I have very good credit and so Apple would probably make my clone a spendthrift deadbeat. So how will the credit bureaus know what information is false? If a bank denies me a loan can I blame my clone? Can I sue Apple for defamation of character?

  10. Concerned citizen · 1198 days ago

    Let's hope our clones are good and upstanding an not into perverted or criminal interests!

  11. Geir Laastad · 1198 days ago

    I'll bet what Steve Nelson said, this is the reason:

    Quote "Or making apple wants to make sure that nobody ever develops a product using this method to thwart data collectors such as themselves. Anyone who tried would be violating Apple's patent. "

    Such (potential troll) patents should be dismissed in it's entirety. If Apple really want to make such a product, let them, -but don't give them patent right for it, -or next worst, just give them patent for their specific method used, ***not*** the for the idea itself. If the patent office accept this patent, they are really stupid.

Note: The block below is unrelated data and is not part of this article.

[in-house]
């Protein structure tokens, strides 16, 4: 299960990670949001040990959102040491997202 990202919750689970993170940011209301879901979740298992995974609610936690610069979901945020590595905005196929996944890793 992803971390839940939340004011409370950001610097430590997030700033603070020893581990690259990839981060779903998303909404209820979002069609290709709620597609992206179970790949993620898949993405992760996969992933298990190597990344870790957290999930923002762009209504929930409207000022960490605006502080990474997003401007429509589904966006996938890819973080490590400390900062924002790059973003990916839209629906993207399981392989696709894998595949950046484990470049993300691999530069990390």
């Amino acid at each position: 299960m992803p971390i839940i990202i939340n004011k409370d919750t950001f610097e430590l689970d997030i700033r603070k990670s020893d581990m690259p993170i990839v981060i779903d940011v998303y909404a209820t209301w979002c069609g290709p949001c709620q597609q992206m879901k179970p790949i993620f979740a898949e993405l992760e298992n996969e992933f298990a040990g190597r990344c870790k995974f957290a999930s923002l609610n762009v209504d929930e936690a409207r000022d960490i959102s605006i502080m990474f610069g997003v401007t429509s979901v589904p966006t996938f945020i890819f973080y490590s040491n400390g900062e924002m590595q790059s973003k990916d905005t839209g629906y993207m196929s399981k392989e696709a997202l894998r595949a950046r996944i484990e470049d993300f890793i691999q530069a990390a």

12. snert · 1198 days ago

    Give Apple the patent for a specific method - Ok, that's what patents are all about.
    Is it possible to patent an Idea? Methinks not.

    When has stupidity stopped government departments?

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About the author

I've been writing about technology, careers, science and health since 1995. I rose to the lofty heights of Executive Editor for eWEEK, popped out with the 2008 crash, joined the freelancer economy, and am still writing for my beloved peeps at places like Sophos's Naked Security, CIO Mag, ComputerWorld, PC Mag, IT Expert Voice, Software Quality Connection, Time, and the US and British editions of HP's Input/Output. I respond to cash and spicy sites, so don't be shy.